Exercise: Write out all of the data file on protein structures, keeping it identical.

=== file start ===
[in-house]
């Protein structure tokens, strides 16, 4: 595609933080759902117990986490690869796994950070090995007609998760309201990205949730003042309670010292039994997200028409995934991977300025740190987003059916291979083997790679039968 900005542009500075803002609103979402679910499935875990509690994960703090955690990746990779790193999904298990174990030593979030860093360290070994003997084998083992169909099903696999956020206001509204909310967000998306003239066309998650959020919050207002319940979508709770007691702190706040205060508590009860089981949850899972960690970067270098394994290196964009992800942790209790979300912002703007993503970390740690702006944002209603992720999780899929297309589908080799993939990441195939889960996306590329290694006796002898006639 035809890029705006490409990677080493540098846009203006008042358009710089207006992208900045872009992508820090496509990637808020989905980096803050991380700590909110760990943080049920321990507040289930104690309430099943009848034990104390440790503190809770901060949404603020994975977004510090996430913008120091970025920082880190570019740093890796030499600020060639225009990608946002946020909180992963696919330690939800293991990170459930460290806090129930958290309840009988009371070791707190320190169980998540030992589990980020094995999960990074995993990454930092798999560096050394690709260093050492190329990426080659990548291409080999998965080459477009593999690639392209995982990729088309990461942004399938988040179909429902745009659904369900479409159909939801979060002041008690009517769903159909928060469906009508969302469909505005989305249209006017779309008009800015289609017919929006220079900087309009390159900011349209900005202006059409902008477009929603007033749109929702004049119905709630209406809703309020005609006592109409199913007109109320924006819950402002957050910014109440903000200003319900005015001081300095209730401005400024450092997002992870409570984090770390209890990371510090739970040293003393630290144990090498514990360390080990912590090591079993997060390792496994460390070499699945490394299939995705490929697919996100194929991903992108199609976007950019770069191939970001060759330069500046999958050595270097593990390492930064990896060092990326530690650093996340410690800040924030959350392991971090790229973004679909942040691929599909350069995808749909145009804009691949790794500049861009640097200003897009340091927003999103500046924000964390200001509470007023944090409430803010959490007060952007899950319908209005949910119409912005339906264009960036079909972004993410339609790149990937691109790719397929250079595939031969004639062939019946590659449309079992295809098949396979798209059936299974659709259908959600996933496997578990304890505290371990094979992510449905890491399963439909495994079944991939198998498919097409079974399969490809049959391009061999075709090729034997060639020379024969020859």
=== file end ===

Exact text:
[in-house]
């Protein structure tokens, strides 16, 4: 595609933080759902117990986490690869796994950070090995007609998760309201990205949730003042309670010292039994997200028409995934991977300025740190987003059916291979083997790679039968 900005542009500075803002609103979402679910499935875990509690994960703090955690990746990779790193999904298990174990030593979030860093360290070994003997084998083992169909099903696999956020206001509204909310967000998306003239066309998650959020919050207002319940979508709770007691702190706040205060508590009860089981949850899972960690970067270098394994290196964009992800942790209790979300912002703007993503970390740690702006944002209603992720999780899929297309589908080799993939990441195939889960996306590329290694006796002898006639 035809890029705006490409990677080493540098846009203006008042358009710089207006992208900045872009992508820090496509990637808020989905980096803050991380700590909110760990943080049920321990507040289930104690309430099943009848034990104390440790503190809770901060949404603020994975977004510090996430913008120091970025920082880190570019740093890796030499600020060639225009990608946002946020909180992963696919330690939800293991990170459930460290806090129930958290309840009988009371070791707190320190169980998540030992589990980020094995999960990074995993990454930092798999560096050394690709260093050492190329990426080659990548291409080999998965080459477009593999690639392209995982990729088309990461942004399938988040179909429902745009659904369900479409159909939801979060002041008690009517769903159909928060469906009508969302469909505005989305249209006017779309008009800015289609017919929006220079900087309009390159900011349209900005202006059409902008477009929603007033749109929702004049119905709630209406809703309020005609006592109409199913007109109320924006819950402002957050910014109440903000200003319900005015001081300095209730401005400024450092997002992870409570984090770390209890990371510090739970040293003393630290144990090498514990360390080990912590090591079993997060390792496994460390070499699945490394299939995705490929697919996100194929991903992108199609976007950019770069191939970001060759330069500046999958050595270097593990390492930064990896060092990326530690650093996340410690800040924030959350392991971090790229973004679909942040691929599909350069995808749909145009804009691949790794500049861009640097200003897009340091927003999103500046924000964390200001509470007023944090409430803010959490007060952007899950319908209005949910119409912005339906264009960036079909972004993410339609790149990937691109790719397929250079595939031969004639062939019946590659449309079992295809098949396979798209059936299974659709259908959600996933496997578990304890505290371990094979992510449905890491399963439909495994079944991939198998498919097409079974399969490809049959391009061999075709090729034997060639020379024969020859």